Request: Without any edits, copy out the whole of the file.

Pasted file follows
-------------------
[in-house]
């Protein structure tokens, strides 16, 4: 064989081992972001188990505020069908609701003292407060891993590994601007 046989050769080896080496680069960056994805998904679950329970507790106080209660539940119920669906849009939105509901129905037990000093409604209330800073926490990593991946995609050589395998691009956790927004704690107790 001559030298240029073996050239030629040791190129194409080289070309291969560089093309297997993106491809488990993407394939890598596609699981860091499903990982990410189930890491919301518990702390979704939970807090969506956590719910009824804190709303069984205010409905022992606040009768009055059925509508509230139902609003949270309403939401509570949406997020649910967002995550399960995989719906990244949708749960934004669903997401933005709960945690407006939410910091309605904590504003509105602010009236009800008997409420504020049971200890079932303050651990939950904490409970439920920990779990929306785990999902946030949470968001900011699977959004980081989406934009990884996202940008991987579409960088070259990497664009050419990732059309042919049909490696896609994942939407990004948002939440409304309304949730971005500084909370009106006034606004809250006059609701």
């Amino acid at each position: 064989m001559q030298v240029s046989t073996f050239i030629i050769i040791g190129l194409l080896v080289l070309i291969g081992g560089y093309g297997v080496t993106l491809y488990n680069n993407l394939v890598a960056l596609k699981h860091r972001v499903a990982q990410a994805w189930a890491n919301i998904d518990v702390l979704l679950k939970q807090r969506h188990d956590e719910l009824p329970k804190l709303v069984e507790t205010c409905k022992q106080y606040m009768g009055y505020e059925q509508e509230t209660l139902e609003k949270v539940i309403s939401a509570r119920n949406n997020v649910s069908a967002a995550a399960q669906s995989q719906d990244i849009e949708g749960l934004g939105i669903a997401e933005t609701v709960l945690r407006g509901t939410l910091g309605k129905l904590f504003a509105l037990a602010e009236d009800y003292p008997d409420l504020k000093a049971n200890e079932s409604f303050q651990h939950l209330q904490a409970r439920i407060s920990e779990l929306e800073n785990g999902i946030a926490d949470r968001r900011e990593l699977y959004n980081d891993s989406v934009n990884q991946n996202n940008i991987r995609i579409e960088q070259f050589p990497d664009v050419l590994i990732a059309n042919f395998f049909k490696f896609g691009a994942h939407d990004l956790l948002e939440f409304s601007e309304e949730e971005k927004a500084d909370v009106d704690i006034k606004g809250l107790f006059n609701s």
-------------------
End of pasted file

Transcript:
[in-house]
């Protein structure tokens, strides 16, 4: 064989081992972001188990505020069908609701003292407060891993590994601007 046989050769080896080496680069960056994805998904679950329970507790106080209660539940119920669906849009939105509901129905037990000093409604209330800073926490990593991946995609050589395998691009956790927004704690107790 001559030298240029073996050239030629040791190129194409080289070309291969560089093309297997993106491809488990993407394939890598596609699981860091499903990982990410189930890491919301518990702390979704939970807090969506956590719910009824804190709303069984205010409905022992606040009768009055059925509508509230139902609003949270309403939401509570949406997020649910967002995550399960995989719906990244949708749960934004669903997401933005709960945690407006939410910091309605904590504003509105602010009236009800008997409420504020049971200890079932303050651990939950904490409970439920920990779990929306785990999902946030949470968001900011699977959004980081989406934009990884996202940008991987579409960088070259990497664009050419990732059309042919049909490696896609994942939407990004948002939440409304309304949730971005500084909370009106006034606004809250006059609701």
């Amino acid at each position: 064989m001559q030298v240029s046989t073996f050239i030629i050769i040791g190129l194409l080896v080289l070309i291969g081992g560089y093309g297997v080496t993106l491809y488990n680069n993407l394939v890598a960056l596609k699981h860091r972001v499903a990982q990410a994805w189930a890491n919301i998904d518990v702390l979704l679950k939970q807090r969506h188990d956590e719910l009824p329970k804190l709303v069984e507790t205010c409905k022992q106080y606040m009768g009055y505020e059925q509508e509230t209660l139902e609003k949270v539940i309403s939401a509570r119920n949406n997020v649910s069908a967002a995550a399960q669906s995989q719906d990244i849009e949708g749960l934004g939105i669903a997401e933005t609701v709960l945690r407006g509901t939410l910091g309605k129905l904590f504003a509105l037990a602010e009236d009800y003292p008997d409420l504020k000093a049971n200890e079932s409604f303050q651990h939950l209330q904490a409970r439920i407060s920990e779990l929306e800073n785990g999902i946030a926490d949470r968001r900011e990593l699977y959004n980081d891993s989406v934009n990884q991946n996202n940008i991987r995609i579409e960088q070259f050589p990497d664009v050419l590994i990732a059309n042919f395998f049909k490696f896609g691009a994942h939407d990004l956790l948002e939440f409304s601007e309304e949730e971005k927004a500084d909370v009106d704690i006034k606004g809250l107790f006059n609701s």